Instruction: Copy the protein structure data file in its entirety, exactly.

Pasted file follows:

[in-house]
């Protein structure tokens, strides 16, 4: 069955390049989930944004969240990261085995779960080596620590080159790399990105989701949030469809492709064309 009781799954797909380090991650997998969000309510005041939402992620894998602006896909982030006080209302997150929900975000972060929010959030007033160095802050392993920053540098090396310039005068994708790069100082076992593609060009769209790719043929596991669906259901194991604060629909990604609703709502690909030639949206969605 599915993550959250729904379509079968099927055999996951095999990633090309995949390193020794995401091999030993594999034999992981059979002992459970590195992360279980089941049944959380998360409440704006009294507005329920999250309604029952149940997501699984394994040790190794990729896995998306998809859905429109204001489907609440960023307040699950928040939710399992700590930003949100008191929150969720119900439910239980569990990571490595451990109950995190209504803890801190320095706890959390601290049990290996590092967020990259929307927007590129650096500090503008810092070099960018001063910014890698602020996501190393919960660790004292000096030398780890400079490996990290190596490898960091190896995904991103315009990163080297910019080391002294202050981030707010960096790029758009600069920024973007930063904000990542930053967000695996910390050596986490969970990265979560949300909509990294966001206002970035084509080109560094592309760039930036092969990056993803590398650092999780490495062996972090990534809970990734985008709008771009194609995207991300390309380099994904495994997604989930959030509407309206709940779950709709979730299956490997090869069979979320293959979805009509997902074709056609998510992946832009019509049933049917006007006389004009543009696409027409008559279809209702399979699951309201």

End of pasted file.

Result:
[in-house]
């Protein structure tokens, strides 16, 4: 069955390049989930944004969240990261085995779960080596620590080159790399990105989701949030469809492709064309 009781799954797909380090991650997998969000309510005041939402992620894998602006896909982030006080209302997150929900975000972060929010959030007033160095802050392993920053540098090396310039005068994708790069100082076992593609060009769209790719043929596991669906259901194991604060629909990604609703709502690909030639949206969605 599915993550959250729904379509079968099927055999996951095999990633090309995949390193020794995401091999030993594999034999992981059979002992459970590195992360279980089941049944959380998360409440704006009294507005329920999250309604029952149940997501699984394994040790190794990729896995998306998809859905429109204001489907609440960023307040699950928040939710399992700590930003949100008191929150969720119900439910239980569990990571490595451990109950995190209504803890801190320095706890959390601290049990290996590092967020990259929307927007590129650096500090503008810092070099960018001063910014890698602020996501190393919960660790004292000096030398780890400079490996990290190596490898960091190896995904991103315009990163080297910019080391002294202050981030707010960096790029758009600069920024973007930063904000990542930053967000695996910390050596986490969970990265979560949300909509990294966001206002970035084509080109560094592309760039930036092969990056993803590398650092999780490495062996972090990534809970990734985008709008771009194609995207991300390309380099994904495994997604989930959030509407309206709940779950709709979730299956490997090869069979979320293959979805009509997902074709056609998510992946832009019509049933049917006007006389004009543009696409027409008559279809209702399979699951309201």